President Donald Trump signed Right To Try legislation into law on Wednesday, allowing patients with terminal illnesses to use medicines and treatments that are still in the Food and Drug Administration's pre-approval stages.
The law will give patients the ability to try potentially life-saving experimental treatments, an effort to overcome the FDA's lengthy approval process in special cases. To qualify, the experimental treatments must have passed at least Phase 1 of a clinical trial.
Trump thanked Vice President Mike Pence and Sen. Ron Johnson (R., Wis.) for their work seeing the bill passed through Congress and spoke on the benefits of the law.
"I'd see people – friends of mine and other people I'd read about – where they'd travel all over the world looking for a cure," Trump said of those who might benefit by the Right to Try law. "We have the best medical people in the world, but we have trials and we have real long times, 12 years, 15 years, even when things look really promising, so many years."
"With the Right to Try law I'm signing today, patients with life threatening illnesses will finally have access to experimental treatments that could improve or even cure their conditions. These are experimental treatments and products that have shown great promise, and we weren't able to use them before," Trump said.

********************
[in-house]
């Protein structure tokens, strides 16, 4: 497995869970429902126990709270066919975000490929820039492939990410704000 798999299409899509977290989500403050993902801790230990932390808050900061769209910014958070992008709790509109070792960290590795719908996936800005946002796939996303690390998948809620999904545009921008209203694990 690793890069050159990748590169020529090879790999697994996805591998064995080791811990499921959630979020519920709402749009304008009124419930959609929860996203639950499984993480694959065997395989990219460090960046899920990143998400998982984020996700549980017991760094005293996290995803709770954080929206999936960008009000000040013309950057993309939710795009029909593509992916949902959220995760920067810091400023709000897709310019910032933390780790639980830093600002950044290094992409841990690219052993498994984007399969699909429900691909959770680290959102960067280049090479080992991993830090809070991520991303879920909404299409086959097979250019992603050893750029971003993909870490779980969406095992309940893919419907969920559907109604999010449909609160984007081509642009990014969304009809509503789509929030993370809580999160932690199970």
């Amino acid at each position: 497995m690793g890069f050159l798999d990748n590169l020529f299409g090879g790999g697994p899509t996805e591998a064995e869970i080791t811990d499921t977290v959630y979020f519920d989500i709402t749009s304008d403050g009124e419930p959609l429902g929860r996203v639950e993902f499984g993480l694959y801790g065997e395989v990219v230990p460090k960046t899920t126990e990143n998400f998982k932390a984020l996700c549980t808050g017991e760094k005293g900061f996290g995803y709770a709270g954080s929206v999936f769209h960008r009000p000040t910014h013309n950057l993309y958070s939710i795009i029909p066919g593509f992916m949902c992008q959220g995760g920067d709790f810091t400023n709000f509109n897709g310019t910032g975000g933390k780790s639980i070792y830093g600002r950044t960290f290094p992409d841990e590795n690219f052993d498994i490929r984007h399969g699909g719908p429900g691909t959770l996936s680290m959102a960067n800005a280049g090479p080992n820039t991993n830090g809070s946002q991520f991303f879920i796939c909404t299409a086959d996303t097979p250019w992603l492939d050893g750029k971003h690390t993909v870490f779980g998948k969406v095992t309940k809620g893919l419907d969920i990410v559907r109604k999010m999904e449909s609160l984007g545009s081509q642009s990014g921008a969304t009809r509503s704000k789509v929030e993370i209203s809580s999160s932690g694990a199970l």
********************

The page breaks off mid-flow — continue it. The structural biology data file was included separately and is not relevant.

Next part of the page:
Republicans widely praised the passage of the bill last week. It passed largely along party lines in the House, 250-169, with 22 Democrats joining their Republican collegues. The Washington Free Beacon reported:
"The House voted to restore just a little bit of freedom, a little bit of hope to terminal patients and their families," said Sen. Ron Johnson (R., Wis.) in a press conference last night. He called it a "really big day" and thanked numerous colleagues and the terminally ill who pushed for the passage of the bill. He called the terminally ill and their families the "real heroes."
Johnson was instrumental in the past several years in the push for Right to Try. The U.S. Senate passed the legislation in August.
Advocates indicated the legislation is common sense and gives those who have exhausted all other options another chance.
"This is an extraordinarily great day," said Sen. Joe Donnelly (D., Ind). "You can even hear the joy when this passed, and the excitement and the happiness." Donnelly indicated the "biggest stars on the team" to the bill's passage were the families of the terminally ill.
"I feel humbled to be a part of this. This is what we're supposed to do as legislators, is to listen to our folks, to try to make good legislation that makes people's lives better and makes America stronger, and I was privileged to be a part of this," said Donnelly.
Trump also spoke about bills similar to Right to Try that had been considered in the House and the Senate.
"I said, ‘Do me a favor, tell me which is the better bill for the people. Not for the insurance company, not for the pharmaceutical companies – I don't care about them.’ I really don't. I couldn't care less," Trump said.
"We are finally giving these wonderful Americans the right to try," Trump said.